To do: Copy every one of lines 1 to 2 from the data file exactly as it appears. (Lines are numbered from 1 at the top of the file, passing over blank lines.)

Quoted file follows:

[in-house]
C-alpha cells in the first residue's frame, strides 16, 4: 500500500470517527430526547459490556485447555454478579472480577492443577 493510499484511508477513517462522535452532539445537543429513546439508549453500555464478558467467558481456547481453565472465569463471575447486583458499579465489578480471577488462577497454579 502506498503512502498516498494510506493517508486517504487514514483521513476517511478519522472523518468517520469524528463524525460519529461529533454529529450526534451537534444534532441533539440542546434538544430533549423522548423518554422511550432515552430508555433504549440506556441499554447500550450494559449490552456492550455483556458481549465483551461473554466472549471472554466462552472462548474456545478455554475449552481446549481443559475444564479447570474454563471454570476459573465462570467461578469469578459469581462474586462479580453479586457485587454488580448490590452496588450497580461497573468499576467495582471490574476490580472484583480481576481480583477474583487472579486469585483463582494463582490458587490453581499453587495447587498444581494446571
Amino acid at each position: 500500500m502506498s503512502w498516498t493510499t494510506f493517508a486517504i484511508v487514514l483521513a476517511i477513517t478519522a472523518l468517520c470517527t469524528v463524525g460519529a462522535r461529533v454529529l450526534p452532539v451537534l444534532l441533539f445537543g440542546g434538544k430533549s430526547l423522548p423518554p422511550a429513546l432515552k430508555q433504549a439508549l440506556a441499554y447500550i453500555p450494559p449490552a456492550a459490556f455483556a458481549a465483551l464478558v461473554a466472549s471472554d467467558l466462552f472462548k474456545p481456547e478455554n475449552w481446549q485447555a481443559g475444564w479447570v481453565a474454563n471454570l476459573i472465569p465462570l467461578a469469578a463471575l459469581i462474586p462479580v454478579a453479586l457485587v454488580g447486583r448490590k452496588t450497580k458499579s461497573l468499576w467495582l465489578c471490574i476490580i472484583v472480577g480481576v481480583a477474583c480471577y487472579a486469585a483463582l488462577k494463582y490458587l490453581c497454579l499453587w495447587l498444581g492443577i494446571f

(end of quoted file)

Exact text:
[in-house]
C-alpha cells in the first residue's frame, strides 16, 4: 500500500470517527430526547459490556485447555454478579472480577492443577 493510499484511508477513517462522535452532539445537543429513546439508549453500555464478558467467558481456547481453565472465569463471575447486583458499579465489578480471577488462577497454579 502506498503512502498516498494510506493517508486517504487514514483521513476517511478519522472523518468517520469524528463524525460519529461529533454529529450526534451537534444534532441533539440542546434538544430533549423522548423518554422511550432515552430508555433504549440506556441499554447500550450494559449490552456492550455483556458481549465483551461473554466472549471472554466462552472462548474456545478455554475449552481446549481443559475444564479447570474454563471454570476459573465462570467461578469469578459469581462474586462479580453479586457485587454488580448490590452496588450497580461497573468499576467495582471490574476490580472484583480481576481480583477474583487472579486469585483463582494463582490458587490453581499453587495447587498444581494446571